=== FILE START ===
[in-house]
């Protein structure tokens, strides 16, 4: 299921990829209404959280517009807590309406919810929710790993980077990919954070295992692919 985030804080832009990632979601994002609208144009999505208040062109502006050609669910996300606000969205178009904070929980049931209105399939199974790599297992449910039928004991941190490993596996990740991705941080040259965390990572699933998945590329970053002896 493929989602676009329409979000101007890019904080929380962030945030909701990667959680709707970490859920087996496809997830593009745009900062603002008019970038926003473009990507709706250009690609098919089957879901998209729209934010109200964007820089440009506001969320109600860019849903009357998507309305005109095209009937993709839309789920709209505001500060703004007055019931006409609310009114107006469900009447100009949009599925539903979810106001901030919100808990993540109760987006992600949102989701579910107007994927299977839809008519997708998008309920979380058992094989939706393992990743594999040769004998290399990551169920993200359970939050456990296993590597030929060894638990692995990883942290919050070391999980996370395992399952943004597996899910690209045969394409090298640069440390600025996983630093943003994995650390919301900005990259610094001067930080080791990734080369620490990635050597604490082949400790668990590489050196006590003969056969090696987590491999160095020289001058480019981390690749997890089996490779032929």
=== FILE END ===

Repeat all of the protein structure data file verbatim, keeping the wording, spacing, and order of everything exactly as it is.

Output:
[in-house]
């Protein structure tokens, strides 16, 4: 299921990829209404959280517009807590309406919810929710790993980077990919954070295992692919 985030804080832009990632979601994002609208144009999505208040062109502006050609669910996300606000969205178009904070929980049931209105399939199974790599297992449910039928004991941190490993596996990740991705941080040259965390990572699933998945590329970053002896 493929989602676009329409979000101007890019904080929380962030945030909701990667959680709707970490859920087996496809997830593009745009900062603002008019970038926003473009990507709706250009690609098919089957879901998209729209934010109200964007820089440009506001969320109600860019849903009357998507309305005109095209009937993709839309789920709209505001500060703004007055019931006409609310009114107006469900009447100009949009599925539903979810106001901030919100808990993540109760987006992600949102989701579910107007994927299977839809008519997708998008309920979380058992094989939706393992990743594999040769004998290399990551169920993200359970939050456990296993590597030929060894638990692995990883942290919050070391999980996370395992399952943004597996899910690209045969394409090298640069440390600025996983630093943003994995650390919301900005990259610094001067930080080791990734080369620490990635050597604490082949400790668990590489050196006590003969056969090696987590491999160095020289001058480019981390690749997890089996490779032929």